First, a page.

Oscars vs. Razzies: What does better at the box office?
This weekend, the best and worst of 2010 in film will be categorically determined (right...) by the Academy and Golden Raspberry Awards, respectively. And while statues are nice, everyone knows that money guides filmmaking to a much greater degree than accolades. So we were wondering -- does the movie-going public care whether they are seeing one of the best movies of the year or one of the worst? We compared some box office numbers, and found a somewhat surprising result.
There are ten movies nominated for Best Picture at the Academy Awards. In order by domestic box office results, they are:
Toy Story 3 $415 million Inception $292.6 million True Grit $164.6 million The King's Speech $104.8 million Black Swan $101.8 million The Social Network $96.8 million The Fighter $88.3 million The Kids Are All Right $20.8 million 127 Hours $17.5 million Winter's Bone $6.4 million
The average domestic box office for a Best Picture nominee? $130.9 million
Now, the Worst Picture at the Golden Raspberry Awards. There are only five, and here they are, again in box office order:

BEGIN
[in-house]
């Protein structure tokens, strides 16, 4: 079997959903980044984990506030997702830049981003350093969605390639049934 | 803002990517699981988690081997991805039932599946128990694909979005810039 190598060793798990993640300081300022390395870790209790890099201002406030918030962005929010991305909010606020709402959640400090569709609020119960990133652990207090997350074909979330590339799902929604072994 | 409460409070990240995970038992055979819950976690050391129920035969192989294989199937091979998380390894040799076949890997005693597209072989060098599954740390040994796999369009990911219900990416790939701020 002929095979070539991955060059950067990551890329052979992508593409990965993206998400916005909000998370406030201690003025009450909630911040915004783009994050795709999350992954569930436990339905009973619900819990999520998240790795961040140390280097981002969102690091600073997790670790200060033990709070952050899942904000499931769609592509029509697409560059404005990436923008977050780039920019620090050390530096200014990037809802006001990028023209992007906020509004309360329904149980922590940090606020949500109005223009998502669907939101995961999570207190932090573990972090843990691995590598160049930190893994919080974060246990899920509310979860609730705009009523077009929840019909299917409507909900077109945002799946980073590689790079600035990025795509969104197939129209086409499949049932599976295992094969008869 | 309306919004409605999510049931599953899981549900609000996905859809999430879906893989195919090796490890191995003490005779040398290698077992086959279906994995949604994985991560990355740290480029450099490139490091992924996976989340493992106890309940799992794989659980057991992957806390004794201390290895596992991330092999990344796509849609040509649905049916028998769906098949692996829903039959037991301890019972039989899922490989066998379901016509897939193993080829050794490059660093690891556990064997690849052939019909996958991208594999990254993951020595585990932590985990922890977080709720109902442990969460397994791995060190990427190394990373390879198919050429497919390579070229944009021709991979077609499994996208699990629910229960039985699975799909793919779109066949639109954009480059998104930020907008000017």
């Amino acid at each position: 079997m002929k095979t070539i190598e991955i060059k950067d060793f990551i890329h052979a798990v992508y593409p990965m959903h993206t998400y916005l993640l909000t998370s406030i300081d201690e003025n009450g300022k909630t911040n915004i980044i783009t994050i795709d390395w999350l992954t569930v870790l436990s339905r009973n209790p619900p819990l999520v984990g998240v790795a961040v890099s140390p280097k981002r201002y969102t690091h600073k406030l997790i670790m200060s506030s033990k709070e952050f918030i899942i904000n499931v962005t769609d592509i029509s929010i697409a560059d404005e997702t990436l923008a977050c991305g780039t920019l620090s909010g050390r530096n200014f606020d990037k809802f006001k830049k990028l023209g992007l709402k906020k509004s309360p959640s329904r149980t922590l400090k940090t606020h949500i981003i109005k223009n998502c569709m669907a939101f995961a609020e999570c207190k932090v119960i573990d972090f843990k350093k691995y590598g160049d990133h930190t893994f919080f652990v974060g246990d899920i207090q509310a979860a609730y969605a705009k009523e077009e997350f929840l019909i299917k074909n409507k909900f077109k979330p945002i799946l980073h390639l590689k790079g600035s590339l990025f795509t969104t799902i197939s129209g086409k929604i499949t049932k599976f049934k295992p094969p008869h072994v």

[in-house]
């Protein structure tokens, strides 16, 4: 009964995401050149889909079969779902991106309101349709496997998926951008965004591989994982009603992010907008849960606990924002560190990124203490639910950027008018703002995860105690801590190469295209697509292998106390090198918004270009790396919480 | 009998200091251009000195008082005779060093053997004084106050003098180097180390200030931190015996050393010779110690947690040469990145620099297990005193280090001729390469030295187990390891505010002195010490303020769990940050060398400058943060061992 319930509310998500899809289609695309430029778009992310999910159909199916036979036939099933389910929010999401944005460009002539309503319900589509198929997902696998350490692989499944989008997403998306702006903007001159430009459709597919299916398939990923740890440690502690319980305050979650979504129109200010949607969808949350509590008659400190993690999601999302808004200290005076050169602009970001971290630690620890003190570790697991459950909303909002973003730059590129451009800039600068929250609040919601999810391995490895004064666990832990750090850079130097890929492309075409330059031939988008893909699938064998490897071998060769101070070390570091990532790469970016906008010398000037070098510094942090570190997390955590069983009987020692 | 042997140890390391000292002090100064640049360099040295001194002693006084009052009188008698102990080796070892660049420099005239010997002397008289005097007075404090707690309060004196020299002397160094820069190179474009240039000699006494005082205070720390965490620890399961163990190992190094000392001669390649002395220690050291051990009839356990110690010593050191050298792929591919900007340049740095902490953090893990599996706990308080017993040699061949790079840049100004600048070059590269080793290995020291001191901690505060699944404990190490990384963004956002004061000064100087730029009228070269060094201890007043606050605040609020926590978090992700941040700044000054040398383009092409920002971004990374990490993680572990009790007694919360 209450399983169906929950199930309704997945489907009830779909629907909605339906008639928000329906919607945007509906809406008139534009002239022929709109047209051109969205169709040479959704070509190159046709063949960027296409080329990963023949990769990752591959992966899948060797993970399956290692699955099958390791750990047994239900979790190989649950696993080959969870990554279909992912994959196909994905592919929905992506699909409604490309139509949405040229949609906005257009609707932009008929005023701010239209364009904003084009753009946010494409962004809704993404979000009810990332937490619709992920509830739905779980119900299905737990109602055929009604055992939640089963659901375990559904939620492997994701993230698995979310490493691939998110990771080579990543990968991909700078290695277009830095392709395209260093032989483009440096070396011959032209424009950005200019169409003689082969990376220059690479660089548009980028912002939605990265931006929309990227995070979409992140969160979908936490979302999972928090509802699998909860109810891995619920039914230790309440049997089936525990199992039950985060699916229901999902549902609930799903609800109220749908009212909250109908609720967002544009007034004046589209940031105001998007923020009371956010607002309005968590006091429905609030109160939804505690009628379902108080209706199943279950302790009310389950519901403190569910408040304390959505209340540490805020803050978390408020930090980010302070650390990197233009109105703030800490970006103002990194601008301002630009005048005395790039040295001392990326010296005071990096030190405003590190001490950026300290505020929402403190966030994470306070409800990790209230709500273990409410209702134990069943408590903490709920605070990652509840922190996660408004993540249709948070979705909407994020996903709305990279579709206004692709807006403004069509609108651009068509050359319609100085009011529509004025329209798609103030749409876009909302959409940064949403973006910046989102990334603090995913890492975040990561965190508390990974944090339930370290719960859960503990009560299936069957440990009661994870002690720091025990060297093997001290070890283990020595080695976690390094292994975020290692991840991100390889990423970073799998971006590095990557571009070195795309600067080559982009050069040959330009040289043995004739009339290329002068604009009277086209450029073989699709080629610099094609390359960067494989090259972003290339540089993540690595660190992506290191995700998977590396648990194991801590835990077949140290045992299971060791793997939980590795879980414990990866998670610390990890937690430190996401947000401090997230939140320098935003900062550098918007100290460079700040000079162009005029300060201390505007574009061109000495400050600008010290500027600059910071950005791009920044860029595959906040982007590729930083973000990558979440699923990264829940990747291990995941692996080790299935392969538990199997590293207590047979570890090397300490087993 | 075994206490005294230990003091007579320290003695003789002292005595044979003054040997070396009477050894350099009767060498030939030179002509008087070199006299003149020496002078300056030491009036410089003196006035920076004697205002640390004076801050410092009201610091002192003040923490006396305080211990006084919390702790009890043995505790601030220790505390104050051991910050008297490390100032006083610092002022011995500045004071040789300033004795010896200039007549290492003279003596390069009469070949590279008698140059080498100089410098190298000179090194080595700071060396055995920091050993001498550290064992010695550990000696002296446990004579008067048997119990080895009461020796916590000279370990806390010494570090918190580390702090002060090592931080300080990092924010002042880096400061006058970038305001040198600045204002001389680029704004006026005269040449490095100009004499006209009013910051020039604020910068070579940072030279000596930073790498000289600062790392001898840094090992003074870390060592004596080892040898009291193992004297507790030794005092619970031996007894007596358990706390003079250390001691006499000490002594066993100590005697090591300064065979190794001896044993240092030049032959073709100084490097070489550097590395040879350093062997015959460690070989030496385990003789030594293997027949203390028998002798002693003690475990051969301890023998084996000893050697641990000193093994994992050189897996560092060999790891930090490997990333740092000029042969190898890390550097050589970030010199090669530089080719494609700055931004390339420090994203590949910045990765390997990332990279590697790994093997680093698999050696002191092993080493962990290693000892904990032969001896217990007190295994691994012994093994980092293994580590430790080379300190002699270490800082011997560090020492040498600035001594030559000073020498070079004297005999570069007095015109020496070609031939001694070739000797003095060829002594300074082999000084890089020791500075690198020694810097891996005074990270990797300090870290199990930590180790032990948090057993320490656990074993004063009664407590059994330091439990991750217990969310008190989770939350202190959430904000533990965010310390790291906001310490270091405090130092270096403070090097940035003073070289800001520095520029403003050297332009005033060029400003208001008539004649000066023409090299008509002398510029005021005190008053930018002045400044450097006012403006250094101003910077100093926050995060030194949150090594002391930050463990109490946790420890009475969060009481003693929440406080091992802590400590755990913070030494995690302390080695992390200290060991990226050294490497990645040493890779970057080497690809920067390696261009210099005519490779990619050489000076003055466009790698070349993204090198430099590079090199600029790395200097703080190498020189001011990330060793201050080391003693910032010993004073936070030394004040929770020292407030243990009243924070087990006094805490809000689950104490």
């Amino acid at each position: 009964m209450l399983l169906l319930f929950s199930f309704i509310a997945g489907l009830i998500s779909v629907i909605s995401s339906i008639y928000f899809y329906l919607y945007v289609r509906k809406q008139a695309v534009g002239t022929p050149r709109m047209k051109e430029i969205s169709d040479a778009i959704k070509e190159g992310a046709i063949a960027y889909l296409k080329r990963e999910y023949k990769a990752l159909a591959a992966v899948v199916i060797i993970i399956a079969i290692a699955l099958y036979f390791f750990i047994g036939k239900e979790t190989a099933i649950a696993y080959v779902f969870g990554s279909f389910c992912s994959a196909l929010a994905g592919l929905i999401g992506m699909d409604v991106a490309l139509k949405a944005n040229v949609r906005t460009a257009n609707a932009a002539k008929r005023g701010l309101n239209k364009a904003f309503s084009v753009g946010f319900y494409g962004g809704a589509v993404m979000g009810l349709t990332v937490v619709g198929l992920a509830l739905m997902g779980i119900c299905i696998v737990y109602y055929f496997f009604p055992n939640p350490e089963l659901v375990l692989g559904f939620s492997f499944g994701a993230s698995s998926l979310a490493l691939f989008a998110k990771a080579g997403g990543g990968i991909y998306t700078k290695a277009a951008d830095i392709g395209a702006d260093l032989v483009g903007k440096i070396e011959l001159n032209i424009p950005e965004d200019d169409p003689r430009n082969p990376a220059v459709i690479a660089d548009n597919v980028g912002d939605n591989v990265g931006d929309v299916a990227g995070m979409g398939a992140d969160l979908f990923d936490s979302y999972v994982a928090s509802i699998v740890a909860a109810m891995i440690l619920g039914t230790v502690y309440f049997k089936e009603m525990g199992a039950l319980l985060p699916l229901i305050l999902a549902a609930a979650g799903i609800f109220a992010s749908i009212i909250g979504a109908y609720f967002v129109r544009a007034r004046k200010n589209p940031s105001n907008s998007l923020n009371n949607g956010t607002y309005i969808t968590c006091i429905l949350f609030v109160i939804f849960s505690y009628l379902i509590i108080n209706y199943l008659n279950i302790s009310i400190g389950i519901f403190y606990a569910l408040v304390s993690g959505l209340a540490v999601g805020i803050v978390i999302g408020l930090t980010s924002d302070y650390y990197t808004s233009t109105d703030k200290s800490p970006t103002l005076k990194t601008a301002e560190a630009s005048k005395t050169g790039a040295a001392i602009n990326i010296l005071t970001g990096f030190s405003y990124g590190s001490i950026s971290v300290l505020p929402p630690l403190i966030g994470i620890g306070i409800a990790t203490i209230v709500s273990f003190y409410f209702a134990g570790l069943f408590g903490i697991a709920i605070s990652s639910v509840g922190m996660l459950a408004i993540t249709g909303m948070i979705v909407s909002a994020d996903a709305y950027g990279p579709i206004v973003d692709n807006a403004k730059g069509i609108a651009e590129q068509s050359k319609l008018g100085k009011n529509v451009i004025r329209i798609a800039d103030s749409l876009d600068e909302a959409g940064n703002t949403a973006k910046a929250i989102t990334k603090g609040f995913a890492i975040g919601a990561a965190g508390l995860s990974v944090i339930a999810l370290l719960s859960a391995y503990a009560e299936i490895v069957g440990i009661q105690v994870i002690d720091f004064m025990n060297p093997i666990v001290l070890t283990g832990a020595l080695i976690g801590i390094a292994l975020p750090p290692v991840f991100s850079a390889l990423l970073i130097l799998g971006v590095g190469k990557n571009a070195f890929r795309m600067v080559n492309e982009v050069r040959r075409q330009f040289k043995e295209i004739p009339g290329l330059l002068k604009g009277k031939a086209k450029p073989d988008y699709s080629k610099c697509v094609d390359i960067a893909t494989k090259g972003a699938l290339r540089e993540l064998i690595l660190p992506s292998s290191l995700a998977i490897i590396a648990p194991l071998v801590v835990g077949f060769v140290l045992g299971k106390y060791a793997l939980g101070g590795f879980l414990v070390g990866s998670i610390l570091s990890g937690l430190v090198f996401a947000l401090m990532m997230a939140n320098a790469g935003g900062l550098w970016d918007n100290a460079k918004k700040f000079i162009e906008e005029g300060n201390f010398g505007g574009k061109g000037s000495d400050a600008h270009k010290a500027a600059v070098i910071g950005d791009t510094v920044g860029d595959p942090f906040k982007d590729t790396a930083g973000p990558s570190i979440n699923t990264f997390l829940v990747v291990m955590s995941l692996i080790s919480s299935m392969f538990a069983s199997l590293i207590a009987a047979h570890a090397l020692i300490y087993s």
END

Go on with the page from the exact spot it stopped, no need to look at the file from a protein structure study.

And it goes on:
The Twilight Saga: Eclipse $300.5 million The Last Airbender $131.8 million Sex and the City 2 $95.3 million The Bounty Hunter $67.1 million Vampires Suck $36.7 million
The average domestic box office for a Worst Picture nominee? $126.3 million
So they're almost exactly the same. What's more, so are the foreign box office numbers: Best Picture nominees averaged $168.4 million abroad, and Worst Picture nominees averaged $177.3 million. We find this surprising -- We actually thought the Worst Picture movies would have done better at the box office, under the assumption that the people making them had expressly shot for mass appeal at the expense of quality.
It is true that the Best Picture numbers are skewed by Toy Story 3, which was the top-grossing movie of any kind in 2010 and has made over a billion dollars worldwide. On the other hand, the Twilight movie was the fourth-highest grossing movie of the year and skews the Worst Picture numbers a bit.
Get the Arts & Culture Newsletter
Find out about upcoming performances, exhibitions, openings and special events happening in the Denver art and theater scene.